Are young Jews being served as well as they can be by the Jewish community at large? In today’s global atmosphere, do we need to transform both the organization and values of American Jewry? Those were a couple of questions raised by Tahl Raz, an editor of the website Jewcy.com, in an interview with Leadel.net, a “leading media portal dedicated to bringing a fresh perspective” to a global Jewish audience.
Jewish organizations in general used to do a great job of catering to the needs of the Jewish community, Raz said, but he believes that bureaucracy and “self preservationist tendencies” makes it hard for them to evolve with the modern Jewish community.
“They became hyper-focused on several issues,” he said. “There is constant talk about the intermarriage crisis, and there is constant talk about who is a Jew and how do we define a Jew, and there is talk about these unaffiliated Jews.” But Raz believes these are not the issues most important to young Jews today. Today’s generation is “much more concerned with people in Darfur” and other global issues. “I think the idea for moving forward is getting back to basics, getting back to rabbis and communities that are helping people,” he said.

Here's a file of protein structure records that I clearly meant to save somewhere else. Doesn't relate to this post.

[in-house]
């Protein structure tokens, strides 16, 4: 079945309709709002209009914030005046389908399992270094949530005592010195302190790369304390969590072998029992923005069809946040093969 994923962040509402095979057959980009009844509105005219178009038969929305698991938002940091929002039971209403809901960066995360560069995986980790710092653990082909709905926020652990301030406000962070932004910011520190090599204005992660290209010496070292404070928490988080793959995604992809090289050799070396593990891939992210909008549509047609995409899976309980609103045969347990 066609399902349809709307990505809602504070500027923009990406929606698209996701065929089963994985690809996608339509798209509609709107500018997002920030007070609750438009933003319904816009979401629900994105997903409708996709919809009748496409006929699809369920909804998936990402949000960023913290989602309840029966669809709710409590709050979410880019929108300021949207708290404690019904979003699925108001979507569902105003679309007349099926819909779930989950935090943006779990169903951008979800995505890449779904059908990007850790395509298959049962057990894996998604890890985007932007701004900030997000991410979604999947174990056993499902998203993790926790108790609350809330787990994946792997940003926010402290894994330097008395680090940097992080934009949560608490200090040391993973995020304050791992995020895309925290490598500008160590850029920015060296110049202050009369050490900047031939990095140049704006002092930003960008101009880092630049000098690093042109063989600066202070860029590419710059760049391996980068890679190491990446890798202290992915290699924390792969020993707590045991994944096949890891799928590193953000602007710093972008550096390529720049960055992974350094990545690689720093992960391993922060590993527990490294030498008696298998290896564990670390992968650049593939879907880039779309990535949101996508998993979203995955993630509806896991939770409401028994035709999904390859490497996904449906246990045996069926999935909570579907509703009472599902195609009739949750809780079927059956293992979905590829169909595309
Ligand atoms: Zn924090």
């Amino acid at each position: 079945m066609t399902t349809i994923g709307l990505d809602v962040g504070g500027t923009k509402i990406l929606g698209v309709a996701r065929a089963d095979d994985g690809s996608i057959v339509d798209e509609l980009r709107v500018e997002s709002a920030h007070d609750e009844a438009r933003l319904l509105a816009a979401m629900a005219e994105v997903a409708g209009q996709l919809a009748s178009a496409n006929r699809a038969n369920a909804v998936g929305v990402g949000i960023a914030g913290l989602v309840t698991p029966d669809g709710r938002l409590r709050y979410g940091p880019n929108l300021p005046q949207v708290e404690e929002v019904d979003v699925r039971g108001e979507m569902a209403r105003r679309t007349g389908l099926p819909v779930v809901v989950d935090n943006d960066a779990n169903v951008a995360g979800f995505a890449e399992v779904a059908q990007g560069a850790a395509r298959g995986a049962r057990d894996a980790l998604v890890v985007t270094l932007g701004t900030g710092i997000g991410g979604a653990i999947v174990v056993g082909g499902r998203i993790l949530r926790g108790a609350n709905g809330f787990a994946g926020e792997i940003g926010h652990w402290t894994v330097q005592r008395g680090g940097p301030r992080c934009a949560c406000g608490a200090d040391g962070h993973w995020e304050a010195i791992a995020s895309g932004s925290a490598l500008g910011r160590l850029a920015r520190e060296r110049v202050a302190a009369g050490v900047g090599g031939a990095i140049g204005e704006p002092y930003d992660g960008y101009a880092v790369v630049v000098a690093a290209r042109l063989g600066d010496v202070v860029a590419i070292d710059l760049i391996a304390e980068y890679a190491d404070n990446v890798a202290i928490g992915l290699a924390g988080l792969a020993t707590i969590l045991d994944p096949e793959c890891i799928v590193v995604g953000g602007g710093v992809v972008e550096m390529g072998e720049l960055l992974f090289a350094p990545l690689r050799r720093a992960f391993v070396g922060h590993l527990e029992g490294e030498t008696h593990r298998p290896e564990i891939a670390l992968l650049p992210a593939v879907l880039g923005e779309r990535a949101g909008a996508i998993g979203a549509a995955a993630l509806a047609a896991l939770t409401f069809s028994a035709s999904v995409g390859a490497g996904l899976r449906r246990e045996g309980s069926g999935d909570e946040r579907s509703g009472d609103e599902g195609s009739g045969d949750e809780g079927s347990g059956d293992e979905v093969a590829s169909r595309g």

Raz’s solution is simply cooperation. “Ultimately if we want to have a transformative impact on the community we’re going to have to work with these organizations, we’re going to have to rebuild this infrastructure.” Raz thinks we can get there by redirecting our focus from issues that have divided Jews in the past – most notably intermarriage:
“There is a huge opportunity in the intermarriage trend. These are people that if you show them how vital the community is and how great it is to raise kids Jewish, these people are going to raise their kids Jewish. Ultimately, that’s all that matters.”
No comments yet.